Waqf Fund Arranges Its 10th Corporate Governance Workshop for Chairmen, Board Members and CEOs of Bahraini Islamic Banks
Published on 21 May 2019
Media Center  Press Release

Manama, Bahrain – 21 May 2019 – The Waqf Fund organized its 10th Corporate Governance workshop in Bahrain to discuss the causes behind recent global high profile misconduct cases, how to set the exchange ratio in bank mergers and strategy, innovation and competitive response. 20 people including Chairmen, Board members and CEOs of Waqf Fund member institutions attended the workshop.

Dr. Nabil El-Hage, an expert on corporate governance and a former professor of Harvard Business School, led the workshop. He presented four cases; three global and one regional. The key lessons learned from these case studies are mentioned below:

  1. Highly successful people are susceptible to violate the trust posed in them when they:
    1. …conceive of themselves as having a problem which is non-shareable (pressure)
    2. …are aware that this problem can be secretly resolved by violating the position of financial trust (opportunity)
    3. …are able to justify their behavior to themselves using various excuses (rationalization)
  2. According to the academic Cressey the three factors (pressure, opportunity and rationalization) must be present at the same time in order for an ordinary person to commit fraud.
  3. The pressure to be seen as successful and to match the success of the peer group is a strong motivator to contemplate wrongdoing.
  4. If a person thinks that he can abuse his position of trust to solve his financial problem with a low perceived risk of getting caught, he is more likely to commit fraud. Weak controls and a weak governance environment therefore increase the chance of wrongdoing.
  5. Majority of high profile fraudsters are first time offenders who do not view themselves as criminals but honest people who are caught in bad circumstances. They justify the crime to their conscience through various excuses (e.g. I was only borrowing the money; I was underpaid and I was entitled to this amount; I had to do it for my family, etc.).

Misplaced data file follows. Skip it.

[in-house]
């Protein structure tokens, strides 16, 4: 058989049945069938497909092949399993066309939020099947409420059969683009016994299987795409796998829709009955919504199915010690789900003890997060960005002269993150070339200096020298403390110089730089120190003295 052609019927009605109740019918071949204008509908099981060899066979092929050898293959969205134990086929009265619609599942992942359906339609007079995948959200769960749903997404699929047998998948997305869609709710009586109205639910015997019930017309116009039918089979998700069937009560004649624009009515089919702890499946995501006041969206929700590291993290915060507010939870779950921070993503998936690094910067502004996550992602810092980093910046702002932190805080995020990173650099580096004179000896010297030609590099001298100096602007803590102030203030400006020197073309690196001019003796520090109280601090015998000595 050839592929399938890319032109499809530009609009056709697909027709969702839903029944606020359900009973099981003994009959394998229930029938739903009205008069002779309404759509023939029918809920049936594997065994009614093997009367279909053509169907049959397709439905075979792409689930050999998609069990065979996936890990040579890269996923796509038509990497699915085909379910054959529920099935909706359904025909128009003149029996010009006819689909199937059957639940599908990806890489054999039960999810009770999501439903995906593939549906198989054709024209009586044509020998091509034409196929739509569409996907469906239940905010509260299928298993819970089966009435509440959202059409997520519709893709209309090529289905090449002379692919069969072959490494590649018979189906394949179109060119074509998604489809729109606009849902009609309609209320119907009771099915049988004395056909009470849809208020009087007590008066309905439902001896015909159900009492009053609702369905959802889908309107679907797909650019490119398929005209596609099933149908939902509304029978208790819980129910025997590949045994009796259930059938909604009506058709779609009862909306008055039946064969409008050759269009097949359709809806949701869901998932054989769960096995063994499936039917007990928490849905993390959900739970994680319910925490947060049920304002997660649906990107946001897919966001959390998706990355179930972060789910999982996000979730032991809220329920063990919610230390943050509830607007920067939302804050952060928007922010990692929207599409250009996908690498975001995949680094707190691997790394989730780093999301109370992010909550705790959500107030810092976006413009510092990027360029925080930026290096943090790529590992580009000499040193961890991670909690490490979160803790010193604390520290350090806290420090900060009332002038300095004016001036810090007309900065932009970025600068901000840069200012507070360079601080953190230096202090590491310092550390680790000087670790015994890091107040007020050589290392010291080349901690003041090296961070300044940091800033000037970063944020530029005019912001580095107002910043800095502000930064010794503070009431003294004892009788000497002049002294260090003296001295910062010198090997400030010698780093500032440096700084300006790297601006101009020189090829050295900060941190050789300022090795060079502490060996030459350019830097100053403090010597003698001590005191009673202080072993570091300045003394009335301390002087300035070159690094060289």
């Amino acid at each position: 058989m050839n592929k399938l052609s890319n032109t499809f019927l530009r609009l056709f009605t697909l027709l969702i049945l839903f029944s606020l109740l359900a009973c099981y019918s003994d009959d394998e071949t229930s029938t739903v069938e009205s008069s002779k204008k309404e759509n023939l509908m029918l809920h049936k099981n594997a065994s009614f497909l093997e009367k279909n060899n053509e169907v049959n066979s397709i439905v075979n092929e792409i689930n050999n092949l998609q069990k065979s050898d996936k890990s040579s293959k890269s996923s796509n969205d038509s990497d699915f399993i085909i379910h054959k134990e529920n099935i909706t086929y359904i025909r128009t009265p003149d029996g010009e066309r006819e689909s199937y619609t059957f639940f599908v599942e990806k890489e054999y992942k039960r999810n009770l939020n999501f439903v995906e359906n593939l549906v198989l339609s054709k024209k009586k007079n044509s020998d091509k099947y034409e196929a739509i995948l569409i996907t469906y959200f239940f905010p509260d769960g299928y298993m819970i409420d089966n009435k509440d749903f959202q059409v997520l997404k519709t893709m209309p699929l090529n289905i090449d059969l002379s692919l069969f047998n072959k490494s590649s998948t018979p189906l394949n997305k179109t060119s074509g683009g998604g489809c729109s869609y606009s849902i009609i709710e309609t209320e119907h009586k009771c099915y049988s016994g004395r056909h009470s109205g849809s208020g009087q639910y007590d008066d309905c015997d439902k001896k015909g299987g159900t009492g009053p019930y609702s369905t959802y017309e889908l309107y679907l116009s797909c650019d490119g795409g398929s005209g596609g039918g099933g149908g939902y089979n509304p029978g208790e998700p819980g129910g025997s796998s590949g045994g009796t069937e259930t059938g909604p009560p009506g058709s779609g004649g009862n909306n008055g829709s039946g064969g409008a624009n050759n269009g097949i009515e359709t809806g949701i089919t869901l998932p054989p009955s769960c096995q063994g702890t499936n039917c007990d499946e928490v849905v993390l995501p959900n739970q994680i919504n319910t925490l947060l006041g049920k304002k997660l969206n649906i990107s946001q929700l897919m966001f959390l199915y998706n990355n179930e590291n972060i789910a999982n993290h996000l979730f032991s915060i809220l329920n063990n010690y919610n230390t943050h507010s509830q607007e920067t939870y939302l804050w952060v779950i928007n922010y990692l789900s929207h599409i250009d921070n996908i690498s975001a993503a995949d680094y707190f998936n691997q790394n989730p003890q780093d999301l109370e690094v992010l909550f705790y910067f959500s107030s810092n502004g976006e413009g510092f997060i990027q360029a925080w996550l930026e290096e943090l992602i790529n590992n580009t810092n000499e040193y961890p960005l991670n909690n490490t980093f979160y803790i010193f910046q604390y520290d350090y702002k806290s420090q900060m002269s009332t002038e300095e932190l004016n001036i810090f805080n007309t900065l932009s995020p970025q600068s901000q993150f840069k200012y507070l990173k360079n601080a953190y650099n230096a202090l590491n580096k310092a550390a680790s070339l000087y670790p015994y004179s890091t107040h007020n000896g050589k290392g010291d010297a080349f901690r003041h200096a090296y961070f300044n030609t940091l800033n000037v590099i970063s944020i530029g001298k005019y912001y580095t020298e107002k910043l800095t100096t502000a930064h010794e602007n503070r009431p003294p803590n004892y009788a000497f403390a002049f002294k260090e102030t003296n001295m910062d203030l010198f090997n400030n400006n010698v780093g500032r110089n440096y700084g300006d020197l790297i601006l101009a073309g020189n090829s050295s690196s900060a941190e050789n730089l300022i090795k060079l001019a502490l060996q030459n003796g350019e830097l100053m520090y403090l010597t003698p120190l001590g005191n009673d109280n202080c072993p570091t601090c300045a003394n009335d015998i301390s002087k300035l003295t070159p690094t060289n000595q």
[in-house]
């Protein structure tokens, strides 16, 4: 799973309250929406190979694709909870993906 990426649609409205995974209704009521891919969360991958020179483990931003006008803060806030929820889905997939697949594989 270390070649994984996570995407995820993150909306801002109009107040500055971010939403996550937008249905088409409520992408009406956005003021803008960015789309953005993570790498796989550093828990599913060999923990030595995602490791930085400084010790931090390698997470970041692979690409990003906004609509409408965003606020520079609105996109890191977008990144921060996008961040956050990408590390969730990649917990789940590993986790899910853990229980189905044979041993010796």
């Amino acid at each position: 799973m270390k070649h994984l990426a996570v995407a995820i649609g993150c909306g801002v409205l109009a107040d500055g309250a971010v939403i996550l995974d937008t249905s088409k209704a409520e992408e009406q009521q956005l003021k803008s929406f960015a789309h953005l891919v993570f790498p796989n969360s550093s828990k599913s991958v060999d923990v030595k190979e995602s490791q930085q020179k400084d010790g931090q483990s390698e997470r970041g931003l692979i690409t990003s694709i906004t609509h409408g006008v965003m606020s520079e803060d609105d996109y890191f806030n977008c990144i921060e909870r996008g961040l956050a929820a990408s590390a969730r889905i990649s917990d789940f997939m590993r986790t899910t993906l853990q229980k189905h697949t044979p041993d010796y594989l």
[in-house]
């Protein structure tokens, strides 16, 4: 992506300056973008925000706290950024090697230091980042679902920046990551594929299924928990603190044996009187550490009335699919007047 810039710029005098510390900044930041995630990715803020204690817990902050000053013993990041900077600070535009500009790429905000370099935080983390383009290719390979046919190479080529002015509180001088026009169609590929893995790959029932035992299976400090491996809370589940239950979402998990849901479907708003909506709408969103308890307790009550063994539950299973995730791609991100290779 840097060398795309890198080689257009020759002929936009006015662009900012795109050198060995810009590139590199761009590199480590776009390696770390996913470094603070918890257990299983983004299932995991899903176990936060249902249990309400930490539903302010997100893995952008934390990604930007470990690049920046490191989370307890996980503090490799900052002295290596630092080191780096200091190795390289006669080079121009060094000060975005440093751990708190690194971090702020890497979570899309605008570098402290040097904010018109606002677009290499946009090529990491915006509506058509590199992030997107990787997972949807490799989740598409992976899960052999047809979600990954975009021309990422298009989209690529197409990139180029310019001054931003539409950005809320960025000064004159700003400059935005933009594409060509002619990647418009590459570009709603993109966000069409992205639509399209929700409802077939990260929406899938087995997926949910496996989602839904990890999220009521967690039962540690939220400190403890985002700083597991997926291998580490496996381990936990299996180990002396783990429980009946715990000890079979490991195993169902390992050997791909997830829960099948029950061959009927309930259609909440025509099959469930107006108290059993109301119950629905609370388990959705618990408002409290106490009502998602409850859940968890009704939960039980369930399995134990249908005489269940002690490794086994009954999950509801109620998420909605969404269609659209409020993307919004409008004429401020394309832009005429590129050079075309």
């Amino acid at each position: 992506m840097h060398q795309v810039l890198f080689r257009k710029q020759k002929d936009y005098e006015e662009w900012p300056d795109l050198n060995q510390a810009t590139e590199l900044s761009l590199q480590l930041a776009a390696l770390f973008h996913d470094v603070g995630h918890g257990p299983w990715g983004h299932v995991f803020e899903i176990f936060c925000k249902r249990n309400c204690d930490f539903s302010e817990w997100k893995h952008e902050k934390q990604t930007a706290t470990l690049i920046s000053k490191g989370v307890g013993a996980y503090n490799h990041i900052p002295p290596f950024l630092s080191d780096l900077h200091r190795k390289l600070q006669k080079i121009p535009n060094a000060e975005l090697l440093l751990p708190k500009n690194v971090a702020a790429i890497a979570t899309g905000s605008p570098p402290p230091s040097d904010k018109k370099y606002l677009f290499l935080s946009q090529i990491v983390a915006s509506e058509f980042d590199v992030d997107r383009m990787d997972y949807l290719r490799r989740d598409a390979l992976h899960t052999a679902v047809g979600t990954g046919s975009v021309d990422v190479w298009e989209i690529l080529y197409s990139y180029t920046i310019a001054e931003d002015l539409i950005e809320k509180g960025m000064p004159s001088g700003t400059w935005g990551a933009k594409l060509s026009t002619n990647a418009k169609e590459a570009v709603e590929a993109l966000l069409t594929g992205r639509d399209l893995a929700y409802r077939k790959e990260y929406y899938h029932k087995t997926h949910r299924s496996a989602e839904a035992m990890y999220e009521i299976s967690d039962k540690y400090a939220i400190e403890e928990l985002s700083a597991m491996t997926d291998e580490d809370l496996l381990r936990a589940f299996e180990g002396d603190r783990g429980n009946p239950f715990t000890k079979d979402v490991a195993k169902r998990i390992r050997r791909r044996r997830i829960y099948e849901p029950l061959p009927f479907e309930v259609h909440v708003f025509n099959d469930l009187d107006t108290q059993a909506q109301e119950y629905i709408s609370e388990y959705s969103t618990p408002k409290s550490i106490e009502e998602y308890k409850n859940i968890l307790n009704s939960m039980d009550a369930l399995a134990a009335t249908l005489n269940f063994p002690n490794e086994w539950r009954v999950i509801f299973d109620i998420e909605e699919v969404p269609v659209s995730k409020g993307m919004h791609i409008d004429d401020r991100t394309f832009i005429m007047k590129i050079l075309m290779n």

6. What can a board do to pre-empt such fraudulent behavior? What are some early signals?
    1. Watch the CEO and senior executives if they are living beyond their means;
    2. Watch for unbearable pressure created by unrealistic KPIs;
    3. Adopt best in class governance practices, even beyond what is required by the regulator;
    4. Look for rationalizing attitudes, e.g. “I deserve more”, “I am grossly underpaid”, “My employer is always taking advantage of me”
  7. In a merger / acquisition situation it is important to align the interests of both sets of shareholders.
  8. Share swap is a common method to combine entities in a merger situation vs. cash in an acquisition scenario.
  9. In a cash transaction the buyer (acquirer) has to take all the possible down side risk while in a share swap both the parties take risk on the performance post merger.
  10. Successful M&As are typically always based on cost synergies (which are controllable); it is not advisable to price transactions based on revenue synergies (which are not controllable and highly uncertain).
  11. Mergers are like a pot of gold which is only accessible if both the sets of shareholders come together and divide it between them in a fair manner. If one party demands unrealistic pricing or tries to take undue advantage it does not work for either party.
  12. Failure to detect paradigm shifts in the business environment and tweaking strategy accordingly may lead to loss of market share or even bankruptcy.
  13. Look for disruptive technologies within your line of business; disrupt yourself before others disrupt you.
  14. Understand your own business, sources of profitability and vulnerabilities to disruptions such as Fintech innovations.
  15. Partnering up with innovators may be an effective way to cope in the emerging business environment.
  16. Since customer expectations are primarily driving disruption, it is crucial to remain close to customers and anticipate what they want.

The Waqf Fund, which hosted the workshop, has been serving the Islamic finance industry in Bahrain since 2006. It offers several programs targeted at Islamic finance practitioners, Shari’ah resources and other stakeholders. The Waqf Fund has 22 member institutions including the Central Bank of Bahrain.


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